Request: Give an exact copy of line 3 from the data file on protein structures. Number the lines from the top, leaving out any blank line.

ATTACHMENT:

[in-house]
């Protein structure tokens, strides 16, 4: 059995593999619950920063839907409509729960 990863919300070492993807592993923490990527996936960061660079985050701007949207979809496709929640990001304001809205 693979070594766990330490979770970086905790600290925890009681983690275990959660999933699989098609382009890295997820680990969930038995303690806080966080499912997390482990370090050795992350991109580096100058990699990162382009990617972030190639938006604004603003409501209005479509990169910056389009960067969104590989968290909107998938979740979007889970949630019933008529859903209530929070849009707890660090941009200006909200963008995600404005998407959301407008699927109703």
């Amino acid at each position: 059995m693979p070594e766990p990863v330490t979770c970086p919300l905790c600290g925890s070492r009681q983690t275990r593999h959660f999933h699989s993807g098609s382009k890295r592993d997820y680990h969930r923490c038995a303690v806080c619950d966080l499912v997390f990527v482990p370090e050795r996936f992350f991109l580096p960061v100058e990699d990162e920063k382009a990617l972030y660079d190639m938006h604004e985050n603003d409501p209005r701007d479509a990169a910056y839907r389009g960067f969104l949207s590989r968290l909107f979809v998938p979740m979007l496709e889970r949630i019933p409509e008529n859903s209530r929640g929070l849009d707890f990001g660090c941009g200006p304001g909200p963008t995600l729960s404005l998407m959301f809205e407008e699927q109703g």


């Amino acid at each position: 059995m693979p070594e766990p990863v330490t979770c970086p919300l905790c600290g925890s070492r009681q983690t275990r593999h959660f999933h699989s993807g098609s382009k890295r592993d997820y680990h969930r923490c038995a303690v806080c619950d966080l499912v997390f990527v482990p370090e050795r996936f992350f991109l580096p960061v100058e990699d990162e920063k382009a990617l972030y660079d190639m938006h604004e985050n603003d409501p209005r701007d479509a990169a910056y839907r389009g960067f969104l949207s590989r968290l909107f979809v998938p979740m979007l496709e889970r949630i019933p409509e008529n859903s209530r929640g929070l849009d707890f990001g660090c941009g200006p304001g909200p963008t995600l729960s404005l998407m959301f809205e407008e699927q109703g």